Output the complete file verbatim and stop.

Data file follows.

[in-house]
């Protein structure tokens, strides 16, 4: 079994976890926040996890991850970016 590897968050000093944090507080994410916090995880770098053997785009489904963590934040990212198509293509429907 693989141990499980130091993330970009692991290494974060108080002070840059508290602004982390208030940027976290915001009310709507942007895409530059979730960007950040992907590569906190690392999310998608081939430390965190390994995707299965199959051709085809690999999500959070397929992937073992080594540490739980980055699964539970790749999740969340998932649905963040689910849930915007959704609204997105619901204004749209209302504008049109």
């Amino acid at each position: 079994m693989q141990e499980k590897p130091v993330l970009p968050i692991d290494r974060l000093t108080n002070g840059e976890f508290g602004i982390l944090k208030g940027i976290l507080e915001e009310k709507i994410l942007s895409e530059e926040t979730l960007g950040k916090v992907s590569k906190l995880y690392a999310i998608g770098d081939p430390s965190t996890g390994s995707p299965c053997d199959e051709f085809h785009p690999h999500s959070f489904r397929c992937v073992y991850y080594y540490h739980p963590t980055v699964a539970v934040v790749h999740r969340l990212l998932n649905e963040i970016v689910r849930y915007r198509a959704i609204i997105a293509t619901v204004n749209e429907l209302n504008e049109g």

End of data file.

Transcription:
[in-house]
């Protein structure tokens, strides 16, 4: 079994976890926040996890991850970016 590897968050000093944090507080994410916090995880770098053997785009489904963590934040990212198509293509429907 693989141990499980130091993330970009692991290494974060108080002070840059508290602004982390208030940027976290915001009310709507942007895409530059979730960007950040992907590569906190690392999310998608081939430390965190390994995707299965199959051709085809690999999500959070397929992937073992080594540490739980980055699964539970790749999740969340998932649905963040689910849930915007959704609204997105619901204004749209209302504008049109």
């Amino acid at each position: 079994m693989q141990e499980k590897p130091v993330l970009p968050i692991d290494r974060l000093t108080n002070g840059e976890f508290g602004i982390l944090k208030g940027i976290l507080e915001e009310k709507i994410l942007s895409e530059e926040t979730l960007g950040k916090v992907s590569k906190l995880y690392a999310i998608g770098d081939p430390s965190t996890g390994s995707p299965c053997d199959e051709f085809h785009p690999h999500s959070f489904r397929c992937v073992y991850y080594y540490h739980p963590t980055v699964a539970v934040v790749h999740r969340l990212l998932n649905e963040i970016v689910r849930y915007r198509a959704i609204i997105a293509t619901v204004n749209e429907l209302n504008e049109g």